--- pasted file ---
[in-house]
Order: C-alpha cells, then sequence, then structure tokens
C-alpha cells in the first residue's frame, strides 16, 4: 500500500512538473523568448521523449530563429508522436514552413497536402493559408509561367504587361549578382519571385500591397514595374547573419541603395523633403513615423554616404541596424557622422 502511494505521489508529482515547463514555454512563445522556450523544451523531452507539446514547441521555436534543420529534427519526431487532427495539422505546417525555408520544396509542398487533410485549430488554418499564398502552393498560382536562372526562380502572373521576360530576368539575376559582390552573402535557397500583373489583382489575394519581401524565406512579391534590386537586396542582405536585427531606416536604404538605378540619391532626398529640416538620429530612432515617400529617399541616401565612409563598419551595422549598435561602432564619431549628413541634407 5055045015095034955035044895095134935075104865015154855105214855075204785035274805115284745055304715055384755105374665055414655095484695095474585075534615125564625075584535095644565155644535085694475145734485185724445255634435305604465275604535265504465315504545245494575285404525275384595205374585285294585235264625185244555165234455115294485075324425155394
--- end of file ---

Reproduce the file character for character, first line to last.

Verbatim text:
[in-house]
Order: C-alpha cells, then sequence, then structure tokens
C-alpha cells in the first residue's frame, strides 16, 4: 500500500512538473523568448521523449530563429508522436514552413497536402493559408509561367504587361549578382519571385500591397514595374547573419541603395523633403513615423554616404541596424557622422 502511494505521489508529482515547463514555454512563445522556450523544451523531452507539446514547441521555436534543420529534427519526431487532427495539422505546417525555408520544396509542398487533410485549430488554418499564398502552393498560382536562372526562380502572373521576360530576368539575376559582390552573402535557397500583373489583382489575394519581401524565406512579391534590386537586396542582405536585427531606416536604404538605378540619391532626398529640416538620429530612432515617400529617399541616401565612409563598419551595422549598435561602432564619431549628413541634407 5055045015095034955035044895095134935075104865015154855105214855075204785035274805115284745055304715055384755105374665055414655095484695095474585075534615125564625075584535095644565155644535085694475145734485185724445255634435305604465275604535265504465315504545245494575285404525275384595205374585285294585235264625185244555165234455115294485075324425155394